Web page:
07.18.08

Gemini version available ♊︎

Latest Live Examples of Patent Failure™

Posted in Free/Libre Software, GNOME, GNU/Linux, Microsoft, Mono, Patents, Red Hat, SUN at 3:54 am by Dr. Roy Schestowitz

A Firestar Falls

USPTOBased on previous and very recent posts about Red Hat, Sun and Firestar [1, 2] (c/f older analysis in [1, 2, 3]), it could be concluded that the main loser was software patents. The world learned that:

  • Paying for software patents (licensing) may be all in vain
  • Software patents can be challenged in court and potentially trashed through a reexamination process
  • The GNU GPL permits coverage of all users of the software, endowed by by a single entity
  • Patents are not inherently antithetical w.r.t. Free (libre) software

There is some more new coverage of the Red Hat/Firestar/Sun situation in OStatic and The Register. Ars Technica, on the other side of this, makes the incorrect assertion that the patent in question has already been invalidated.

The Linux vendor has been receiving plaudits and its legal team patting themselves on the back for defusing a ticking time bomb of claims against its JBoss middleware partners and customers.

If Sun Microsystems has got its way, though, Red Hat could have become just another victim of patent poker in the US and left customers, partners and itself open to future claims.

Sun has succeeded in overturning the Firestar patent in question – “Object model mapping and runtime engine for employing relational database with object oriented software” – after it approached the US Patent and Trademark Office (USPTO), claiming the existence of prior art. Firestar had brought the claim against JBoss but this passed to Red Hat once it acquired the open source middleware provider in 2006.

At the end of the day, it’s mainly a question of who you upset with patents. Who is to benefit from frivolous lawsuits — or worse — from saber-rattling? That’s why people are encouraged never to depend on Mono (Microsoft’s restrictive and monopolistic .NET atop GNU/Linux).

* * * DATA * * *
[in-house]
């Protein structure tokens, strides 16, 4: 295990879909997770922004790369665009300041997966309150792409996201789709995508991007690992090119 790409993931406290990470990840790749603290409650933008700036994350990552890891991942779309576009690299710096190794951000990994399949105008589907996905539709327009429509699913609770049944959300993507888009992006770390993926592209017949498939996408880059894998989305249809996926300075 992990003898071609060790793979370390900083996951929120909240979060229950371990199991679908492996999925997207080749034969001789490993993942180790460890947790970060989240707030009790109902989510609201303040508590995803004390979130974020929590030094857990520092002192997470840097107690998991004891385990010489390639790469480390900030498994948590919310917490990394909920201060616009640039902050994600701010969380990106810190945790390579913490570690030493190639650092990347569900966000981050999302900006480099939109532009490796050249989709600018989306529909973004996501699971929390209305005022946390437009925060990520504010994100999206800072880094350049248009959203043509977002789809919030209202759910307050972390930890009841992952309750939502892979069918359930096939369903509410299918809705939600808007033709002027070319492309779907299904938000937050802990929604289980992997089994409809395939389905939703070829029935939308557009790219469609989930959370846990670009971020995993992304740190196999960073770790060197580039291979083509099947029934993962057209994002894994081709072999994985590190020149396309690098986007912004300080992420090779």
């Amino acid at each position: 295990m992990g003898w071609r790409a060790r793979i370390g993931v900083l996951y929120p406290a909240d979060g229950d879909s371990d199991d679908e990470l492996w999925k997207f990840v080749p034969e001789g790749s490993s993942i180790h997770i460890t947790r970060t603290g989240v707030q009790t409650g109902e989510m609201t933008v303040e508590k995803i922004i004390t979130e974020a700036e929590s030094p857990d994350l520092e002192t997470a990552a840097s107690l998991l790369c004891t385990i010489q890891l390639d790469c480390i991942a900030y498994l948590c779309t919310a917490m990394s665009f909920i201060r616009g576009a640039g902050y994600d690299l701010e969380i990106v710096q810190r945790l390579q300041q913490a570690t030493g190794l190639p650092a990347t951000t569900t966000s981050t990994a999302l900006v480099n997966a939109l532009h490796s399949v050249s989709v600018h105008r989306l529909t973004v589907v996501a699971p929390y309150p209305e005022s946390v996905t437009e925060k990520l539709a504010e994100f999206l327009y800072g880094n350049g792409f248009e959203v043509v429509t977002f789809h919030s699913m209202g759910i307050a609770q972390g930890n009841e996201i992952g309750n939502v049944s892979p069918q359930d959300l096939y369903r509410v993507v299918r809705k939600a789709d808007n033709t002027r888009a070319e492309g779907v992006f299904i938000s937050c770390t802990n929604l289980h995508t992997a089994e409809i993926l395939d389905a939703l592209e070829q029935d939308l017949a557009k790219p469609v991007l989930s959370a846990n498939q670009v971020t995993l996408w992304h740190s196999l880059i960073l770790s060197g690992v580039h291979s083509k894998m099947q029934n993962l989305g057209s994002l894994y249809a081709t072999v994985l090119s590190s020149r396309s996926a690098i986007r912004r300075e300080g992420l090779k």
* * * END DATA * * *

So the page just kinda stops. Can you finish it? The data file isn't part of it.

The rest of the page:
Remember that it’s about the holder of the patents, not just those without-a-merit software patents, which may seem innocent due to the chaos they have become and the difficulty of having them upheld in court.

Here is a blunt new comment on this subject.

The thing I like most about Mono is how easy I can delete it and anything associated with it from my system. Every time I do an install, it is the very FIRST thing that I remove even before doing package updates.
I cannot justify having anything remotely connected to Microsoft on my machine no matter what Mr. DeCaza says.
Want to sleep with the enemy, fine but don’t complain when you get thrown on the rubbish heap when you are of no further use to MS.

This little rant came in response to Miguel de Icaza’s latest intervention in the direction of GNOME. Didn’t Jeff Waugh insist that Miguel has no influence on GNOME’s direction anymore?

Patent Opposition Grows

Addressing the issue of patents, Glyn Moody has just published a good summary of recent events/developments. In their light he explains why software patents haver become an absurdity.

Again, much kudos to Sun for (a) finding some prior art to invalidate the patent and (b) nobly sharing it with its rival, Red Hat, in a spirit of solidarity. But what this does reveal is that here we have not one but *two* companies being forced waste much effort and much money to get somebody’s claimed intellectual monopoly struck down for the good of the free software (and non-free software) world. Wouldn’t it have been better if the patent had never been awarded in the first place?

[...]

What’s particularly heartening is that those words appeared in the Wall Street Journal, hardly a bunch of sandal-wearing hippies. And the number of respected voices joining in is starting to increase. Here’s what Professor Joseph Stiglitz, a 2001 Nobel Laureate in Economics, had to say on the subject:

Patent monopolies are believed to drive innovation but they actually impede the pace of science and innovation, Stiglitz said. The current “patent thicket,” in which anyone who writes a successful software programme is sued for alleged patent infringement, highlights the current IP system’s failure to encourage innovation, he said.

The same type of opposition comes in the form of an entire book, aptly titled “Patent Failure”.

Bessen and Meurer propose requiring that applications for software patents be required to describe their inventions in greater detail (known as “enablement” in patent jargon). They express sympathy for a formal prohibition on software patents, but ultimately do not endorse that reform out of fears that defining software patents would prove too difficult.

Reading Patent Failure makes two things clear. First, the patent system is in desperate need of reform. Second, it is extremely complicated, and it is therefore difficult to predict the results of any given reform.

Crooked System